The hardest part of this Roasted Butternut Squash and Sweet Potatoes dish is peeling and cutting the squash and sweet potatoes. Other than that, this dish couldn’t be simpler. It’s squash and sweet potatoes roasted to perfection with olive oil, seasonings and a couple of tasty surprises.


Butternut SquashButternut Squash is healthy and delicious!

The pale orange skin and bright orange interior make butternut squash an excellent winter squash. Both the skin and the flesh are hard, firm and shaped almost like a pear.

Butternut squash is a vegetable that belongs to the same family as pumpkins and zucchini. Squash was among the earliest known cultivated plants. It was grown in Mexico and Central America thousands of years ago.

The taste of butternut squash is fairly mild, somewhat sweet, and a little bit nutty. Its flavor may remind you of a cross between a sweet potato and a carrot or turnip.


What Butternut Squash Can Do for You

It’s great for hydration. You can add butternut squash to salads and soups to increase their nutrient content. One serving is about 87 percent water which can help keep you hydrated.

It’s good for your immunity. Like other orange-colored fruits and vegetables, butternut squash is full of beta-carotene and alpha-carotene. Your body converts them to vitamin A, which is important for your immune system.

It’s excellent for your eyes. Butternut squash has lutein and zeaxanthin, often found in yellow fruits and vegetables, and eggs. Along with beta-carotene and vitamin A, they protect your eyes from the damaging effects of ultraviolet (UV) rays.

It’s a good source of fiber. Foods high in dietary fiber can help maintain a healthy weight and lower our risk of cancer. Research shows that butternut squash can help reduce your risk of colorectal cancer, in particular.

It can help your blood pressure. Butternut squash may help your blood pressure by increasing your intake of potassium. This makes it useful as part of a healthy heart diet and reduces your risk for stroke.

Its fiber helps with blood sugar. Butternut squash contains a type of fiber that’s not digestible. If you have diabetes, it can help keep your blood sugar from rising after eating. Butternut squash also has a low glycemic index, and is considered to be an excellent source of carbohydrates for those who want to keep their blood sugar levels steady.


How to Peel Butternut Squash

Butternut squash is known for its thick, tough skin. Peeling it can be quite an arm workout, but there are a few ways to make it easier:

  • Cut a thin slice off the bottom and top so the butternut squash will stand flat on a cutting board. Then use a sturdy knife or peeler to slice the skin off from the top to the bottom. Always cut away from your body.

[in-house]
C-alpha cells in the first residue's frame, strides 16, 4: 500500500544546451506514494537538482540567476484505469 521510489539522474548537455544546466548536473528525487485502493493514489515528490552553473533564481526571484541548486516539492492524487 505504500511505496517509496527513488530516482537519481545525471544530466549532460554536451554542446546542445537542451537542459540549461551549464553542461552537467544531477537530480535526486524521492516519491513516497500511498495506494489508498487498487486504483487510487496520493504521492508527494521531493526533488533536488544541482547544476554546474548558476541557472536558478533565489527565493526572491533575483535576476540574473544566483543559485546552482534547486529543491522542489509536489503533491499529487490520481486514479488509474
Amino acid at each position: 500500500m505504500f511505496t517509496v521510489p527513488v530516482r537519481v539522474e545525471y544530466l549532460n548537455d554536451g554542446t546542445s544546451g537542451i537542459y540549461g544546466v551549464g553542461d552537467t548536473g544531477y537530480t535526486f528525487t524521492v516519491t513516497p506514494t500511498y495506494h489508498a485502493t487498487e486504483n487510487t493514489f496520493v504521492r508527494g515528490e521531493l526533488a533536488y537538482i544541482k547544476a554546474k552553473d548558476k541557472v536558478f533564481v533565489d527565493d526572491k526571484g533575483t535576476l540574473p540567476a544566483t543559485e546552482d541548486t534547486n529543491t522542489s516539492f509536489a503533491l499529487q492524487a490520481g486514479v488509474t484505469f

• If the skin is too tough to manage, puncture the squash a few times with a fork or knife and microwave it for a minute or two. This will soften the skin and make it easier to peel.
  • Cut it in half and bake the squash with the skin on. It will easily peel away after it’s done cooking.



Sweet Potatoes

Now let’s talk about Sweet Potatoes!

You might not have your next holiday meal to look forward to, but sweet potatoes are packed with vitamins and minerals that make them worth adding to your all year long.

The truth is that these are not potatoes. They’re actually members of the morning glory family and have natural sweetness.


Health Benefits of Sweet Potatoes

Sweet potatoes earned the name “superfood” because of the amount of nutrients they have. Studies show they may help with:

Cancer. Carotenoids in sweet potatoes might lower your risk for cancer. Purple sweet potatoes have another kind of healthful compound called anthocyanin, which may reduce your chances of getting colorectal cancer.

Diabetes. Diabetes is a serious disease that affects people worldwide. The compounds in sweet potatoes might help keep blood sugar levels normal and help reduce the risk of heart disease in people who have diabetes.  When boiled, sweet potatoes are a low GI food, meaning they won’t raise your blood sugar as quickly as high GI foods.

Heart disease. Studies show that sweet potatoes can lower bad cholesterol, which may lower your odds of heart problems.

Macular degeneration. Large amounts of beta-carotene and vitamin A, which are in sweet potatoes, can lower your chances of getting this eye disease, which is the most common cause of vision loss.

Obesity. Purple sweet potatoes may help lower inflammation in your body and keep fat cells from growing, which may help you lose weight.


So, let’s get to the recipe!  And don’t just make this for the holidays!  Enjoy it year-round!

Roasted Butternut Squash

Roasted Butternut Squash & Sweet Potatoes

Reap the health benefits of this delicious anti-inflammatory side dish any time of year! It's great for the holidays too because it's different without being too nontraditional; your guests will love it!
Course Side Dish
Servings 6


  • 1 ½ lbs butternut squash peeled and cut into 1" cubes
  • 2 ½ lbs sweet potatoes peeled and cut into 1" cubes
  • 1 ¼ Tbsp olive oil
  • 1 tsp salt or to taste
  • ¾ tsp dried thyme or to taste
  • ½ tsp pepper or to taste
  • ½ cup pecans chopped and toasted
  • ½ cup dried cranberries optional
  • ¼ cup chopped fresh parsley
  • 1 cup crumbled Gorgonzola cheese optional


  • Preheat oven to 425°F and grease a baking pan.
  • In a large bowl, combine squash, potatoes, olive oil, salt, thyme and pepper; transfer to baking pan.
  • Roast about 40-45 minutes or until vegetables are tender, stirring occasionally.
  • To serve, place mixture in a serving dish. Sprinkle with pecans, parsley, cranberries and cheese.


If you just can't resist cinnamon when eating sweet potatoes, add to the bowl with the other seasonings before roasting!
Keyword Anti-Inflammatory, Side Dish, Squash, Sweet Potatoes


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